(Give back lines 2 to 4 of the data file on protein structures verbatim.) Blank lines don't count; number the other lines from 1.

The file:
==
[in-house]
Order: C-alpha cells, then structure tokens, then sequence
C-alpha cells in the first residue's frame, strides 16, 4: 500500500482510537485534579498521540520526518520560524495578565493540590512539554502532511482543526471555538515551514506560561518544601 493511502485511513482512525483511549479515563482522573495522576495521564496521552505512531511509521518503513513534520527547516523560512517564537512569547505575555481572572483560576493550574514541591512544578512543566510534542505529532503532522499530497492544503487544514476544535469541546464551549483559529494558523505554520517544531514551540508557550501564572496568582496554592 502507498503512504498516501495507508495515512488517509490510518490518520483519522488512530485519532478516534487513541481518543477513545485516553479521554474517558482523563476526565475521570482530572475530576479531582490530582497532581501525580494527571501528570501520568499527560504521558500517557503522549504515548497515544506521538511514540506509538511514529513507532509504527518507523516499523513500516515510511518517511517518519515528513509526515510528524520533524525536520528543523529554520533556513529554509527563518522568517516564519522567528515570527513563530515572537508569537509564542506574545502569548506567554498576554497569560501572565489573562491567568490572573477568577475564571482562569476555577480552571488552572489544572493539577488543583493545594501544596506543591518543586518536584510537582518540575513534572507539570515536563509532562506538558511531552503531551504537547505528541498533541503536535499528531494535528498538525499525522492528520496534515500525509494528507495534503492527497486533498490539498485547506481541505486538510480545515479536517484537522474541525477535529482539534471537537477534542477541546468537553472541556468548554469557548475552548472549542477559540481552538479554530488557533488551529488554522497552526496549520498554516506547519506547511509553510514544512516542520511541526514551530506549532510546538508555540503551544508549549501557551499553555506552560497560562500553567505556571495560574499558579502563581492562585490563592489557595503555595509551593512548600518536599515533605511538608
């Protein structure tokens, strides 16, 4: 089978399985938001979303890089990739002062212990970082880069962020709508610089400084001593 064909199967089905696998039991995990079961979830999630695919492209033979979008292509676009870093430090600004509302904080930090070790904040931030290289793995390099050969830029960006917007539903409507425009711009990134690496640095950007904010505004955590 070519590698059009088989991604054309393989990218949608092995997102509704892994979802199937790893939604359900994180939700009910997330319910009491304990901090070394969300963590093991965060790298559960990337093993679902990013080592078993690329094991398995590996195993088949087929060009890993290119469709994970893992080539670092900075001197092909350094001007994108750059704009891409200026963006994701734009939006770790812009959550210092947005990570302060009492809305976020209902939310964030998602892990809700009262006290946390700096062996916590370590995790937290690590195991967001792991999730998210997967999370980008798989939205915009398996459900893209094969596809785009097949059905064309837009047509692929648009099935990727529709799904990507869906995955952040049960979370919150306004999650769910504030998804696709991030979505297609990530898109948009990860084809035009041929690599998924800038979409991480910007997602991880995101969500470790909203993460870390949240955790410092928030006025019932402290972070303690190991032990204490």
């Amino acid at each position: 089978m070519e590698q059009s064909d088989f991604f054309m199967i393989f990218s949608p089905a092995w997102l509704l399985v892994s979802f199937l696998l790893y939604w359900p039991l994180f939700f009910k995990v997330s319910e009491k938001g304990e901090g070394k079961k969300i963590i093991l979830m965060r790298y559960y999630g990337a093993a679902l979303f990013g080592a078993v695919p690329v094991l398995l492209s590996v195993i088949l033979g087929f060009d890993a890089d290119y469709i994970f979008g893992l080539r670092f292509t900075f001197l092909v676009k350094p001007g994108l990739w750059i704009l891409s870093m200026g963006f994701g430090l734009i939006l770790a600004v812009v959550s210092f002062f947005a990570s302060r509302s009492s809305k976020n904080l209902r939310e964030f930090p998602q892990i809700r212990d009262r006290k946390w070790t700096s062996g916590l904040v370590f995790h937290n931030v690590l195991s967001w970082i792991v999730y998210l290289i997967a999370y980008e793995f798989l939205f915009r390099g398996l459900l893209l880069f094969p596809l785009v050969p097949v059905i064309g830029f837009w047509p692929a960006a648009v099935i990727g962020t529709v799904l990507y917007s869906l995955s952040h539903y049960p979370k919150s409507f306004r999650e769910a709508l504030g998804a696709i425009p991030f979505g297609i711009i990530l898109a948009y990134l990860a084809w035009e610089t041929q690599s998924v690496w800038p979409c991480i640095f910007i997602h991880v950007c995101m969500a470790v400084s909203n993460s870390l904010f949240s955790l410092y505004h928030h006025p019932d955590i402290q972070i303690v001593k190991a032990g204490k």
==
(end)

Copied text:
Order: C-alpha cells, then structure tokens, then sequence
C-alpha cells in the first residue's frame, strides 16, 4: 500500500482510537485534579498521540520526518520560524495578565493540590512539554502532511482543526471555538515551514506560561518544601 493511502485511513482512525483511549479515563482522573495522576495521564496521552505512531511509521518503513513534520527547516523560512517564537512569547505575555481572572483560576493550574514541591512544578512543566510534542505529532503532522499530497492544503487544514476544535469541546464551549483559529494558523505554520517544531514551540508557550501564572496568582496554592 502507498503512504498516501495507508495515512488517509490510518490518520483519522488512530485519532478516534487513541481518543477513545485516553479521554474517558482523563476526565475521570482530572475530576479531582490530582497532581501525580494527571501528570501520568499527560504521558500517557503522549504515548497515544506521538511514540506509538511514529513507532509504527518507523516499523513500516515510511518517511517518519515528513509526515510528524520533524525536520528543523529554520533556513529554509527563518522568517516564519522567528515570527513563530515572537508569537509564542506574545502569548506567554498576554497569560501572565489573562491567568490572573477568577475564571482562569476555577480552571488552572489544572493539577488543583493545594501544596506543591518543586518536584510537582518540575513534572507539570515536563509532562506538558511531552503531551504537547505528541498533541503536535499528531494535528498538525499525522492528520496534515500525509494528507495534503492527497486533498490539498485547506481541505486538510480545515479536517484537522474541525477535529482539534471537537477534542477541546468537553472541556468548554469557548475552548472549542477559540481552538479554530488557533488551529488554522497552526496549520498554516506547519506547511509553510514544512516542520511541526514551530506549532510546538508555540503551544508549549501557551499553555506552560497560562500553567505556571495560574499558579502563581492562585490563592489557595503555595509551593512548600518536599515533605511538608
């Protein structure tokens, strides 16, 4: 089978399985938001979303890089990739002062212990970082880069962020709508610089400084001593 064909199967089905696998039991995990079961979830999630695919492209033979979008292509676009870093430090600004509302904080930090070790904040931030290289793995390099050969830029960006917007539903409507425009711009990134690496640095950007904010505004955590 070519590698059009088989991604054309393989990218949608092995997102509704892994979802199937790893939604359900994180939700009910997330319910009491304990901090070394969300963590093991965060790298559960990337093993679902990013080592078993690329094991398995590996195993088949087929060009890993290119469709994970893992080539670092900075001197092909350094001007994108750059704009891409200026963006994701734009939006770790812009959550210092947005990570302060009492809305976020209902939310964030998602892990809700009262006290946390700096062996916590370590995790937290690590195991967001792991999730998210997967999370980008798989939205915009398996459900893209094969596809785009097949059905064309837009047509692929648009099935990727529709799904990507869906995955952040049960979370919150306004999650769910504030998804696709991030979505297609990530898109948009990860084809035009041929690599998924800038979409991480910007997602991880995101969500470790909203993460870390949240955790410092928030006025019932402290972070303690190991032990204490």